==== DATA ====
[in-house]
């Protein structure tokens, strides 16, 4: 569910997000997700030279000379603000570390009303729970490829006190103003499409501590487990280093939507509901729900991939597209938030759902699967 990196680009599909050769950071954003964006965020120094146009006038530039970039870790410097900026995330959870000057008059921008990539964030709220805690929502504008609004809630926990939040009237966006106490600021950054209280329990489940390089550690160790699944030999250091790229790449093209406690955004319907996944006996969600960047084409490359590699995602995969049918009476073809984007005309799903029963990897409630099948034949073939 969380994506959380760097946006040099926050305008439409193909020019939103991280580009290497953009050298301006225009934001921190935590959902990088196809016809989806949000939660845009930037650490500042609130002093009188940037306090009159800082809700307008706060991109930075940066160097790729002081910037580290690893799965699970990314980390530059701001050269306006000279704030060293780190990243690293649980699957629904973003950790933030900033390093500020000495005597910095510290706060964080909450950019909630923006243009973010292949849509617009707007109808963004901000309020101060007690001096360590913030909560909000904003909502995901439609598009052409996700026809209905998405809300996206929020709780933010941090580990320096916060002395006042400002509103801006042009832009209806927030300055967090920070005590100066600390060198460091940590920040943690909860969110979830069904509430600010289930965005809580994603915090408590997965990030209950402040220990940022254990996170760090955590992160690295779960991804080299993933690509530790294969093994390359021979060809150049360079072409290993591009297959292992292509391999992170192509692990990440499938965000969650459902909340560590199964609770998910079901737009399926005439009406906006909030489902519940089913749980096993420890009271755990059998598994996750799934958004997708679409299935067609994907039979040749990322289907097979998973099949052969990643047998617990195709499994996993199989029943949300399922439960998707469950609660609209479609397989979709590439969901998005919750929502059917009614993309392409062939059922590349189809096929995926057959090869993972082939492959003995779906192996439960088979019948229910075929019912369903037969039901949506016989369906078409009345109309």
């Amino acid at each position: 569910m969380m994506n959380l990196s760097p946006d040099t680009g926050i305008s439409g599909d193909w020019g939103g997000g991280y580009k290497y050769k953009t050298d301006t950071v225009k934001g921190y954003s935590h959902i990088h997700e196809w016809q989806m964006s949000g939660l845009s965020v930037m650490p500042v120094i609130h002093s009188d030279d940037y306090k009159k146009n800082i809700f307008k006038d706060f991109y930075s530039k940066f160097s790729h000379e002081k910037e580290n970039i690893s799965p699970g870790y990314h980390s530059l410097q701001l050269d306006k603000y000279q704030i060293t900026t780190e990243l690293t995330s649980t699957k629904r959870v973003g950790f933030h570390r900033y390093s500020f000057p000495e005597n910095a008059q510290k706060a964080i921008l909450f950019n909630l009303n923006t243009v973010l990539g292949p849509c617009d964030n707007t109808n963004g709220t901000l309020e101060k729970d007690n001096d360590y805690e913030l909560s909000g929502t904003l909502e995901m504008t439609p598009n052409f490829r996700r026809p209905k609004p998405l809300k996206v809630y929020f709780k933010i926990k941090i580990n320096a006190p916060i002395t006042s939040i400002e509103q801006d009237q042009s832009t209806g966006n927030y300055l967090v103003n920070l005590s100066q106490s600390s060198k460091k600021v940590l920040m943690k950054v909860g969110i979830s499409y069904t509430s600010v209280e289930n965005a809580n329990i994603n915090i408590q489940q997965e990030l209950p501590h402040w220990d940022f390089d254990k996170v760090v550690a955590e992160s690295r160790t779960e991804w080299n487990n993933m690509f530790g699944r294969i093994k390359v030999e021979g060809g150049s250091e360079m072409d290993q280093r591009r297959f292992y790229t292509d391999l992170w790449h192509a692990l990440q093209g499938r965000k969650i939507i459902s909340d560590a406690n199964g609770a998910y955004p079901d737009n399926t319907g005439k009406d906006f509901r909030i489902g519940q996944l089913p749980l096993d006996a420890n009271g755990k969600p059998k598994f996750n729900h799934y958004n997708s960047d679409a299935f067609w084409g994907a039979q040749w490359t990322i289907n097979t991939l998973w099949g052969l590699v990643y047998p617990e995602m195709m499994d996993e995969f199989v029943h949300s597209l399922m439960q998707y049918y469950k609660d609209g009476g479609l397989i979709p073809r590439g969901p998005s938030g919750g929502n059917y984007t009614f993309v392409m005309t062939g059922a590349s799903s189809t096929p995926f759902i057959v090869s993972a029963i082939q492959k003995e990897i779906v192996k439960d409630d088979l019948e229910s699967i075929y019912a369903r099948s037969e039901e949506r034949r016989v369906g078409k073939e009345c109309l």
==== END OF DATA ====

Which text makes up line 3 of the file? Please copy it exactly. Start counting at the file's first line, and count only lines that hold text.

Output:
């Amino acid at each position: 569910m969380m994506n959380l990196s760097p946006d040099t680009g926050i305008s439409g599909d193909w020019g939103g997000g991280y580009k290497y050769k953009t050298d301006t950071v225009k934001g921190y954003s935590h959902i990088h997700e196809w016809q989806m964006s949000g939660l845009s965020v930037m650490p500042v120094i609130h002093s009188d030279d940037y306090k009159k146009n800082i809700f307008k006038d706060f991109y930075s530039k940066f160097s790729h000379e002081k910037e580290n970039i690893s799965p699970g870790y990314h980390s530059l410097q701001l050269d306006k603000y000279q704030i060293t900026t780190e990243l690293t995330s649980t699957k629904r959870v973003g950790f933030h570390r900033y390093s500020f000057p000495e005597n910095a008059q510290k706060a964080i921008l909450f950019n909630l009303n923006t243009v973010l990539g292949p849509c617009d964030n707007t109808n963004g709220t901000l309020e101060k729970d007690n001096d360590y805690e913030l909560s909000g929502t904003l909502e995901m504008t439609p598009n052409f490829r996700r026809p209905k609004p998405l809300k996206v809630y929020f709780k933010i926990k941090i580990n320096a006190p916060i002395t006042s939040i400002e509103q801006d009237q042009s832009t209806g966006n927030y300055l967090v103003n920070l005590s100066q106490s600390s060198k460091k600021v940590l920040m943690k950054v909860g969110i979830s499409y069904t509430s600010v209280e289930n965005a809580n329990i994603n915090i408590q489940q997965e990030l209950p501590h402040w220990d940022f390089d254990k996170v760090v550690a955590e992160s690295r160790t779960e991804w080299n487990n993933m690509f530790g699944r294969i093994k390359v030999e021979g060809g150049s250091e360079m072409d290993q280093r591009r297959f292992y790229t292509d391999l992170w790449h192509a692990l990440q093209g499938r965000k969650i939507i459902s909340d560590a406690n199964g609770a998910y955004p079901d737009n399926t319907g005439k009406d906006f509901r909030i489902g519940q996944l089913p749980l096993d006996a420890n009271g755990k969600p059998k598994f996750n729900h799934y958004n997708s960047d679409a299935f067609w084409g994907a039979q040749w490359t990322i289907n097979t991939l998973w099949g052969l590699v990643y047998p617990e995602m195709m499994d996993e995969f199989v029943h949300s597209l399922m439960q998707y049918y469950k609660d609209g009476g479609l397989i979709p073809r590439g969901p998005s938030g919750g929502n059917y984007t009614f993309v392409m005309t062939g059922a590349s799903s189809t096929p995926f759902i057959v090869s993972a029963i082939q492959k003995e990897i779906v192996k439960d409630d088979l019948e229910s699967i075929y019912a369903r099948s037969e039901e949506r034949r016989v369906g078409k073939e009345c109309l």